The health care system in Canada/Ontario used to be good. Then, in Ontario there were a lot of funding cuts. Now it is bad, and the government in Ontario, who has wanted to privatize health care for years, and who instituted many of these funding cuts, is claiming that socialized health care doesn't work.
They are right--it does not work if the government is not willing to pay for it. It certainly doesn't work if you don't want it to work so that you can justify privatizing the system like you have wanted to all along...
posted by Fabulon7 at 10:17 AM on October 2, 2002


Medical errors are not a problem unique to Canada. In fact, the United States has been cited as a big source of these problems. Without going through various "anti-conventional medicine" sources, this CNN article mentions a study that estimates betwen 44,000 and 98,000 deaths each year occured because of medical errors.

Assume that the 10,000 figure given in the link mentioned is the original post is the "upper end" estimate (which the article implies), and Canada's population is 31 million, compared to America's 270 million. Taking the upper end of the American error rate, as well, this would mean that US and Canadian medical error rates are about the same, with the US's slightly higher.
posted by deanc at 10:17 AM on October 2, 2002


41,000,000 Americans can afford no heath insurance. Thanks for doing your part to eliminate those pesky waiting lists for the rest of us.
posted by JackFlash at 10:19 AM on October 2, 2002


>Bad news for govt. run health care, or media hype?

The latter.

1) Canadians, correct me if I'm wrong, but Ontario is generally doing the worst with its management of its health care global budget. Other provinces are doing much better. 2) I think you could probably argue that many people in the US might be 'waiting' for services, too, if their HMOs covered them, didn't reject them, or if they had health insurance at all to begin with. 3) The US is facing a very frightening nursing shortage itself. 4) Medical errors are terrible in the US, too. (And you're more likely to receive poorer care in for-profit HMOs and nursing homes than not-for-profit ones). 5) There are always going to be errors, mistakes, and problems with any system. It's easy to point out when big bad ones happen. And you can't really compare the Canadian and British systems, they function completely differently. McBain: Canada is not socialized medicine. Britain is (or is closer to it.)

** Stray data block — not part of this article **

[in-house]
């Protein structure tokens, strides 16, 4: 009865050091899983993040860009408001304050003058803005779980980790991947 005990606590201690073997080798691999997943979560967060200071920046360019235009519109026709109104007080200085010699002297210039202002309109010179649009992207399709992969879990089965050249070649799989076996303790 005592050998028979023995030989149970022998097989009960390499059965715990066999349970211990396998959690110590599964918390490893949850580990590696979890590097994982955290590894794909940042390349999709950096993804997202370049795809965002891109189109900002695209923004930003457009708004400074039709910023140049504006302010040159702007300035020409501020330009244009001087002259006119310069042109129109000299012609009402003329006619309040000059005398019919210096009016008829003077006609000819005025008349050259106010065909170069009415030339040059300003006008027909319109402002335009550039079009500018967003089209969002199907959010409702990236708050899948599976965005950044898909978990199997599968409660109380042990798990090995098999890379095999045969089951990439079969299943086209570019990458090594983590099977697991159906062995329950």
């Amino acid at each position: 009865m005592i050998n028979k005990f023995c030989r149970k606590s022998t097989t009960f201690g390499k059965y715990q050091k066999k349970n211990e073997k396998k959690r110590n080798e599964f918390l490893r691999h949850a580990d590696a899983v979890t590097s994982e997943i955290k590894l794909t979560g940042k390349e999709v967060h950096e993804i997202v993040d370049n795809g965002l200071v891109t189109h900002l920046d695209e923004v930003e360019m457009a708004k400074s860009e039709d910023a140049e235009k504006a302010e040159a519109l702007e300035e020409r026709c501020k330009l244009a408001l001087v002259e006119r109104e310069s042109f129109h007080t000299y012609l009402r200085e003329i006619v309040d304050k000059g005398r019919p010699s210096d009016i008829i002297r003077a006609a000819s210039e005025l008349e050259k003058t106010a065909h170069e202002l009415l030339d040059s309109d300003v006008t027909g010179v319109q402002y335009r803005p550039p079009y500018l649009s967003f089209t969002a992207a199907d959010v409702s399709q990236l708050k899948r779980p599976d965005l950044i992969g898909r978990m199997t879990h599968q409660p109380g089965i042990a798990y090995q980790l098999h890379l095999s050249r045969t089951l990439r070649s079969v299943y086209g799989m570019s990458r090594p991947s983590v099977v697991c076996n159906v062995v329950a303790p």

posted by gramcracker at 10:20 AM on October 2, 2002


communism doesn't work. Those people up there should know this by now!
posted by Postroad at 10:21 AM on October 2, 2002


It's a sad situation in Ontario right now.

It has gotten to the point that you may receive better and more timely medical attention (for non life-threatening conditions) if you go to a casino rather than going to an hospital.

The typical wait to even see a doctor at the local emergency room is several hours unless you bleed or scream lots.
posted by Shrike at 10:31 AM on October 2, 2002


communism doesn't work. Those people up there should know this by now!

I haven't seen any mention of communism, and socialized health insurance ain't communism. Hell, it ain't even socialism. It's *gasp* providing health care for all! What a malicious concept!
posted by gramcracker at 10:31 AM on October 2, 2002


And then there's this poor New Zealander...
posted by whatzit at 10:33 AM on October 2, 2002


The 41 million person figure is not who "can't afford" health care. Why?

1) Health care, such as a yearly checkup, is far, far cheaper than health insurance. As long as nothing terrible happens, you'll be allright with just an occasional checkup.